- Reader who has previously owned a home but may still be able to receive KiwiSaver first home assistance
- Couple in similar situation may also get the assistance, even if they have too much in savings
- More options for investing in emerging markets
- Last week’s reader is making progress in getting KiwiSaver contributions that her employer didn’t send to Inland Revenue
QI’ve just separated at age 60. I have a job and will end up with only about $30,000. I have work super and will join KiwiSaver.
My thinking is to flat for a year and save enough money to buy a house and then get a couple of students, or rent a place and get some students. Would appreciate your thoughts.
AYou’re in an unenviable situation. But you sound like someone who is prepared to do what it takes to set yourself up for retirement. I bet you’ll succeed.
Your first step should be signing up for KiwiSaver, which will give you thousands more dollars to put into your home. This does mean that you may have to wait three to five years before you buy. But it will place you in a stronger financial position for retirement.
There are two ways you may be able to use KiwiSaver. Let’s look first at getting the maximum out of the scheme — if you are eligible.
Many people don’t realise that KiwiSaver offers considerable help to not only first home buyers but people in a similar financial situation to first home buyers, even if they have previously owned a home.
If that sounds like you, you’ll need to check with Housing New Zealand to make sure you qualify. There are two tests of this:
- You must be able to get a mortgage from a commercial lender.
- Your “realisable assets” must total less than 20 percent of the house price cap for the KiwiSaver first home subsidy. There’s more on the price cap below, but 20 per cent of it comes to $60,000 or $80,000, depending on where you buy.
“Realisable assets are belongings that you can sell to help pay for your house,” says Housing New Zealand, which runs the subsidy.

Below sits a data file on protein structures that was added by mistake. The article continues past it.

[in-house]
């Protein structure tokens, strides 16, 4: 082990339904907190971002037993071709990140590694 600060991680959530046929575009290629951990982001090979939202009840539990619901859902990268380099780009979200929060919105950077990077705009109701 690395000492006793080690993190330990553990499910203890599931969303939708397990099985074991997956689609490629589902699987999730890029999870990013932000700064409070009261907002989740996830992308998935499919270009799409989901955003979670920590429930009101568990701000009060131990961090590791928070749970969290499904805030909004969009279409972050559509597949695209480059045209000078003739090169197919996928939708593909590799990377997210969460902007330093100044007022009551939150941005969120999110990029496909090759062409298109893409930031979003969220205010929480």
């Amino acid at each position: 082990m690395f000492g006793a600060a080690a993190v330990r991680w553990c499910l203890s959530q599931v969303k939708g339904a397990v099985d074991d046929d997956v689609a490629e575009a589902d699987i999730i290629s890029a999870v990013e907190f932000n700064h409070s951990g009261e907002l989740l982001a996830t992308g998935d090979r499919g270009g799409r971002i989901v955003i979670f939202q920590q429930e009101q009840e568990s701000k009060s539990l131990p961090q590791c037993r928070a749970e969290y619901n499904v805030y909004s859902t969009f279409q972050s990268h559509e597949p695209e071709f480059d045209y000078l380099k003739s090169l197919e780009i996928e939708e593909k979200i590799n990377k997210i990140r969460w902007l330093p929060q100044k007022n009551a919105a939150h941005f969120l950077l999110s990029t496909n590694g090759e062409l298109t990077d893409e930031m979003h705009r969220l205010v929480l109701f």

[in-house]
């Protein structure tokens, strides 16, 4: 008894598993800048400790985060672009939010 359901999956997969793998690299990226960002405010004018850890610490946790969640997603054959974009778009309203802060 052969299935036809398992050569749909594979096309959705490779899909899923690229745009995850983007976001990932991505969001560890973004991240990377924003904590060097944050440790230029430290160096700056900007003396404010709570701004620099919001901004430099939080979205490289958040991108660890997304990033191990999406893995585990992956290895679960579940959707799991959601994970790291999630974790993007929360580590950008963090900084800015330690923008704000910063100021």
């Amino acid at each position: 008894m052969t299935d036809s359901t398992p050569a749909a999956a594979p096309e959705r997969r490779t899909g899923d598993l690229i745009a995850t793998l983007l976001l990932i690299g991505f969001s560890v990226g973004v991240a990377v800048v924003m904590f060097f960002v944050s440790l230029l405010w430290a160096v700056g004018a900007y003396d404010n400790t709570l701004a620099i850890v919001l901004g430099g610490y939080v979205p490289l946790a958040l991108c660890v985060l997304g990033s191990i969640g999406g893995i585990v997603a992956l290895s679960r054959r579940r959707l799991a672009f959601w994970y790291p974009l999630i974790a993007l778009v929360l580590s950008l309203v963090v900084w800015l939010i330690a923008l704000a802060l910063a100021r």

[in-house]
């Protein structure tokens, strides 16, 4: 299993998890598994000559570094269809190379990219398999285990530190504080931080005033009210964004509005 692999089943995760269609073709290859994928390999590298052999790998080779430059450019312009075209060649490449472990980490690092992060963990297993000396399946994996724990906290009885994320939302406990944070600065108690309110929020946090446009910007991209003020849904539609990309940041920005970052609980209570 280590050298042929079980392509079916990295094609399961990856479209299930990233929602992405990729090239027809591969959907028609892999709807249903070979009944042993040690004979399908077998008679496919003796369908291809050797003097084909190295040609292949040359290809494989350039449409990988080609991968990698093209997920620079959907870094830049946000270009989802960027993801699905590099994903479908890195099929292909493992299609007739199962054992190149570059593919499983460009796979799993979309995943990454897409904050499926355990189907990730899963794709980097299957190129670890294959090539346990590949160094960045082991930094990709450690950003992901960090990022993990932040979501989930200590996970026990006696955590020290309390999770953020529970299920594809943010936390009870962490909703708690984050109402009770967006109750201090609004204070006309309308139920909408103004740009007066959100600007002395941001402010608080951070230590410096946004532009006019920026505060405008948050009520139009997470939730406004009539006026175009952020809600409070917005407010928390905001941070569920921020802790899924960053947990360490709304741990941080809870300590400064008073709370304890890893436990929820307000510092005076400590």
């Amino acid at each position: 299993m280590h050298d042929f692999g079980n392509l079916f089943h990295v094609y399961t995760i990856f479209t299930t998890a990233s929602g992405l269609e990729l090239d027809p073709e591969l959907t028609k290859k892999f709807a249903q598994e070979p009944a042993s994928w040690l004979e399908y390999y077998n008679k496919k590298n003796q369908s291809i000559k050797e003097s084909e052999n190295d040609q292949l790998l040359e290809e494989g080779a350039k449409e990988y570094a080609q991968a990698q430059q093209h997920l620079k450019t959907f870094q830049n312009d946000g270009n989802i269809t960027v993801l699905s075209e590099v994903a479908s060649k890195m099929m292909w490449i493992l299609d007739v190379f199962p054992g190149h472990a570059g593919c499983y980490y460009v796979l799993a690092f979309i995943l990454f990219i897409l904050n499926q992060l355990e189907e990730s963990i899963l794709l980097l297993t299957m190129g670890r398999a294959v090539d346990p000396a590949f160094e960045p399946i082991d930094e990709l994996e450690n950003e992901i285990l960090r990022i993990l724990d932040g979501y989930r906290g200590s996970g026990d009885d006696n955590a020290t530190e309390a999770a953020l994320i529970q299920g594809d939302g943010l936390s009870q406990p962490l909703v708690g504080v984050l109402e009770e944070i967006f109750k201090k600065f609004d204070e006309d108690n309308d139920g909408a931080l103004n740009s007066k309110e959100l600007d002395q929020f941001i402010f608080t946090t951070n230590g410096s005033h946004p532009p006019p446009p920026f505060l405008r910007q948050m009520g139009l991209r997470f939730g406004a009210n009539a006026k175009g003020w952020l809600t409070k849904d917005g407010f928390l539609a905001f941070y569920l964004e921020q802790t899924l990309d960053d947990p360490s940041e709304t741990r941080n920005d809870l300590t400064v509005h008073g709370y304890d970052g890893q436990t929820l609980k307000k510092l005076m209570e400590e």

It gives the following as examples: “Money in bank accounts (including fixed and term deposits); shares, stocks and bonds; investments in banks or financial institutions; building society shares; net equity in property or land (not being used as your home); boat or caravan (if the value is over $5,000); other vehicles (such as classic motorbikes or cars — not being used as your usual method of transport); other assets valued over $5,000.” Net equity is the value of a property minus any mortgage on it.
If you qualify, you may be able to withdraw money for your home and also receive a subsidy.
The withdrawal can be made regardless of your income, the house price and how much you have contributed to KiwiSaver. After three years in the scheme, you can include in your home deposit all the money you and your employer have contributed to KiwiSaver, plus all the returns — interest, dividends and so on — earned on the whole account.
The government’s $1000 kick-start and annual tax credits will stay in your account until you can access the money in retirement. At your age — over 60 — that will be five years after you join KiwiSaver.
The subsidy — which is added to your deposit — is $3000 after three years, $4000 after four years or $5000 after five or more years. To receive the subsidy, an employee joining KiwiSaver must:
- Earn income of less than $100,000 — and if two people buy the home, their total income must be less than $100,000.
- Contribute at least 2 per cent of pay for at least three years. (Before April 2009, the minimum contribution was 4 per cent.)
- Buy a house costing less than the house price caps, currently $400,000 in Auckland City, North Shore City, Rodney District, Wellington City or Queenstown Lakes District, and $300,000 in all other areas.